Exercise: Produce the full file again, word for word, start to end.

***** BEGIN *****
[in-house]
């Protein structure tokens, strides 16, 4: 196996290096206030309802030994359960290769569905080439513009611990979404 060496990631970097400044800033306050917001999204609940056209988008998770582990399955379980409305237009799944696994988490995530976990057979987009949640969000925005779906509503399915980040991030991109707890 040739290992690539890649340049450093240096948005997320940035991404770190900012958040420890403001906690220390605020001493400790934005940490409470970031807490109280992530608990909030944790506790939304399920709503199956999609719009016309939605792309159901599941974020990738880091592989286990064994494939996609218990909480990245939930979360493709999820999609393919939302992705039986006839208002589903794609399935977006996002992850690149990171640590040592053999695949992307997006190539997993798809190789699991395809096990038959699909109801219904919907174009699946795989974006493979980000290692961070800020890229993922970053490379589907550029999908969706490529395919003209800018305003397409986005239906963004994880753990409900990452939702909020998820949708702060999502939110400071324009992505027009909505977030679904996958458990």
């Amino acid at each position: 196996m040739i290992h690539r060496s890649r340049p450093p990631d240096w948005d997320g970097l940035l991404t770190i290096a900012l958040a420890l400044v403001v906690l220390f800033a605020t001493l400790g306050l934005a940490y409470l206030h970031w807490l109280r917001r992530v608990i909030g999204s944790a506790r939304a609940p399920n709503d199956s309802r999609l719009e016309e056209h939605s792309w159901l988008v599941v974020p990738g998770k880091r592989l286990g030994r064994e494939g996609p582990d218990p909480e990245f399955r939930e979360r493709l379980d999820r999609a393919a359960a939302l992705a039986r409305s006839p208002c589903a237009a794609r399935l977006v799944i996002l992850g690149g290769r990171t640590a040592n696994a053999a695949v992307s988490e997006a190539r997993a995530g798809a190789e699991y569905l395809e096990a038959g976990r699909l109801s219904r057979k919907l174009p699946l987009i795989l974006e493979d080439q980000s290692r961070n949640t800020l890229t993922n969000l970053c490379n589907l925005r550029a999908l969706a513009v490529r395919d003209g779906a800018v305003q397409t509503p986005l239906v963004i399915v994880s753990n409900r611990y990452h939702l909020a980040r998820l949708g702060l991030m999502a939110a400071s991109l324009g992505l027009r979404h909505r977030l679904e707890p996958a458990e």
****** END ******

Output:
[in-house]
């Protein structure tokens, strides 16, 4: 196996290096206030309802030994359960290769569905080439513009611990979404 060496990631970097400044800033306050917001999204609940056209988008998770582990399955379980409305237009799944696994988490995530976990057979987009949640969000925005779906509503399915980040991030991109707890 040739290992690539890649340049450093240096948005997320940035991404770190900012958040420890403001906690220390605020001493400790934005940490409470970031807490109280992530608990909030944790506790939304399920709503199956999609719009016309939605792309159901599941974020990738880091592989286990064994494939996609218990909480990245939930979360493709999820999609393919939302992705039986006839208002589903794609399935977006996002992850690149990171640590040592053999695949992307997006190539997993798809190789699991395809096990038959699909109801219904919907174009699946795989974006493979980000290692961070800020890229993922970053490379589907550029999908969706490529395919003209800018305003397409986005239906963004994880753990409900990452939702909020998820949708702060999502939110400071324009992505027009909505977030679904996958458990």
């Amino acid at each position: 196996m040739i290992h690539r060496s890649r340049p450093p990631d240096w948005d997320g970097l940035l991404t770190i290096a900012l958040a420890l400044v403001v906690l220390f800033a605020t001493l400790g306050l934005a940490y409470l206030h970031w807490l109280r917001r992530v608990i909030g999204s944790a506790r939304a609940p399920n709503d199956s309802r999609l719009e016309e056209h939605s792309w159901l988008v599941v974020p990738g998770k880091r592989l286990g030994r064994e494939g996609p582990d218990p909480e990245f399955r939930e979360r493709l379980d999820r999609a393919a359960a939302l992705a039986r409305s006839p208002c589903a237009a794609r399935l977006v799944i996002l992850g690149g290769r990171t640590a040592n696994a053999a695949v992307s988490e997006a190539r997993a995530g798809a190789e699991y569905l395809e096990a038959g976990r699909l109801s219904r057979k919907l174009p699946l987009i795989l974006e493979d080439q980000s290692r961070n949640t800020l890229t993922n969000l970053c490379n589907l925005r550029a999908l969706a513009v490529r395919d003209g779906a800018v305003q397409t509503p986005l239906v963004i399915v994880s753990n409900r611990y990452h939702l909020a980040r998820l949708g702060l991030m999502a939110a400071s991109l324009g992505l027009r979404h909505r977030l679904e707890p996958a458990e």